There are two strategies currently being employed to try and shift corporate accountability. The first is to build evidence of the links between decisions that contribute towards the immediate systemic crises we face that erode long-term shareholder value. This is what the proponents of single-materiality ESG disclosures are trying to achieve, and is precisely the reasoning behind ClientEarth’s lawsuit against the directors of Shell for neglecting to address the risk of climate change to the company, to the detriment to its shareholders. The case was recently dismissed on the basis of insufficient evidence to meet the exceptionally high bar set to justify court rulings on corporate decisions, a sign of how difficult this strategy might be to achieve in practice.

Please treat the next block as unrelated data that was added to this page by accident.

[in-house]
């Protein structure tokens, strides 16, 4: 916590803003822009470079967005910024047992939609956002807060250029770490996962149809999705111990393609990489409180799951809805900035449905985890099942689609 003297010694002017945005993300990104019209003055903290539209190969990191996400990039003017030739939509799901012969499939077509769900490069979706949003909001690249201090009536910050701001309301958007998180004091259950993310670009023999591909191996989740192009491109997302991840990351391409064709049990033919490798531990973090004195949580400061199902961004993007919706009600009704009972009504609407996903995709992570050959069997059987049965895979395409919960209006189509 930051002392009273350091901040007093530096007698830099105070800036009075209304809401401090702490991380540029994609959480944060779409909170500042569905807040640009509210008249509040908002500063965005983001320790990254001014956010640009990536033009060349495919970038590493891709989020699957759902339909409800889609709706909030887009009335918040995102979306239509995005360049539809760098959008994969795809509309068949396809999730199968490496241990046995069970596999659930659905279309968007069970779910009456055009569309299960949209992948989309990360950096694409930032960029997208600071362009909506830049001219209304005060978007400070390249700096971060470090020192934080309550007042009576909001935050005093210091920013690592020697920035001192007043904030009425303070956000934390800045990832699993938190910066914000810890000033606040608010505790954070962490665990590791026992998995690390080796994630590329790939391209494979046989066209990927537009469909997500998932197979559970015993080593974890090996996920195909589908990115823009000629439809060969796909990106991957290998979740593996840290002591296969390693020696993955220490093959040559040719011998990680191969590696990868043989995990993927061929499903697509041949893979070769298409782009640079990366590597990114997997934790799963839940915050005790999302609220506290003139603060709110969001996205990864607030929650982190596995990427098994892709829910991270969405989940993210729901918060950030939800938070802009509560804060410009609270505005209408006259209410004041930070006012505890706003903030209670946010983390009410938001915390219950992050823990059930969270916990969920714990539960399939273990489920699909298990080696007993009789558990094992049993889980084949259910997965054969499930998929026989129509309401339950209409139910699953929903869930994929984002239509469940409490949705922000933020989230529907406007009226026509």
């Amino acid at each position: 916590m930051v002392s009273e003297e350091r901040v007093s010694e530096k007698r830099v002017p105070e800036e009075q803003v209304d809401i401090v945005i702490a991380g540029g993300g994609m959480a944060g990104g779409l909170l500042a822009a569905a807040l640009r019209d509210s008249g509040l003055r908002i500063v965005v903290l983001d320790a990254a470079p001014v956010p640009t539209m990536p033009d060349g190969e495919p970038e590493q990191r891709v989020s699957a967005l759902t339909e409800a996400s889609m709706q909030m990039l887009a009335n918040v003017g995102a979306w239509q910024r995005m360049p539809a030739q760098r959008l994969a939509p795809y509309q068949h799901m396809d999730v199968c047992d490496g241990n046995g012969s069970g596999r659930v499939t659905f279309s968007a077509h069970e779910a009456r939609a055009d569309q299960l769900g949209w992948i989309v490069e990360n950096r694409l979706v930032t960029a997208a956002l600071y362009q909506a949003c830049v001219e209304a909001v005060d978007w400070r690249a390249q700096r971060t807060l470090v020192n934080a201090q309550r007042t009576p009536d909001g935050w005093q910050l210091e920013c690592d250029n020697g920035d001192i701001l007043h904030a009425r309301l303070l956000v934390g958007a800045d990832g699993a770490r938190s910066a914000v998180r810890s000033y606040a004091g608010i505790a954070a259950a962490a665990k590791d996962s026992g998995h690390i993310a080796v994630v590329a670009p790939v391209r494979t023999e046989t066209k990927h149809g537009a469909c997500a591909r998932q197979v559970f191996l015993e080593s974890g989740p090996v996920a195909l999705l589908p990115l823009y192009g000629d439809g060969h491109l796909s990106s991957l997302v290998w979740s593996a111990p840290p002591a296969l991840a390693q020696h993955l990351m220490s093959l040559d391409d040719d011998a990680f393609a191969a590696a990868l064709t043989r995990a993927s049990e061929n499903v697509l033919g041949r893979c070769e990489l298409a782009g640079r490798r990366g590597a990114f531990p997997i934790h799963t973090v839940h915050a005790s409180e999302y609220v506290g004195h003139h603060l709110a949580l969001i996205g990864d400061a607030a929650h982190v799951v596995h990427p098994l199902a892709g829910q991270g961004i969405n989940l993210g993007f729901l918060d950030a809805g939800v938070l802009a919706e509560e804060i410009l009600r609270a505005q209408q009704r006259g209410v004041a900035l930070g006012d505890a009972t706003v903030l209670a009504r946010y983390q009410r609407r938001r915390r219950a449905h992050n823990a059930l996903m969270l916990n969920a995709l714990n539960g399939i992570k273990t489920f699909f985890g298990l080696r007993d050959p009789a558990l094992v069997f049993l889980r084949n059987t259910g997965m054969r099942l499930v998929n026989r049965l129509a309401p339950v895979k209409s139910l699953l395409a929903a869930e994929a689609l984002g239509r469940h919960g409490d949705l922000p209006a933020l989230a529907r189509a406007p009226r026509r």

The second approach is to empower other stakeholders to hold a business accountable in ways that meaningfully affect its bottom line. The discourse around ESG disclosure tends to assume this data is only relevant to investors and financiers as they decide where to allocate capital. However, other stakeholders are also involved in transactional relationships with corporations, and the flows between them can also be used as levers with which to influence corporate behaviour. To name just two examples, insurance companies decide what price to set premiums to reflect risk and incentivise certain behaviours, in return for guaranteeing claims against uncertain events. Employees decide which company to offer their labour to in return for a salary, based on a number of characteristics such as location or reputation. All of these transactions can affect a company’s bottom line. Therefore, we need to think of double-materiality ESG information as also being relevant to these stakeholders, so they too can make informed decisions about the transactional relationships they enter into with businesses. This will require making this information accessible in new ways. For example, how often do we see a company's ESG performance listed alongside the salary or location on a job listing, or as a search filter on recruitment platforms such as Indeed or LinkedIn?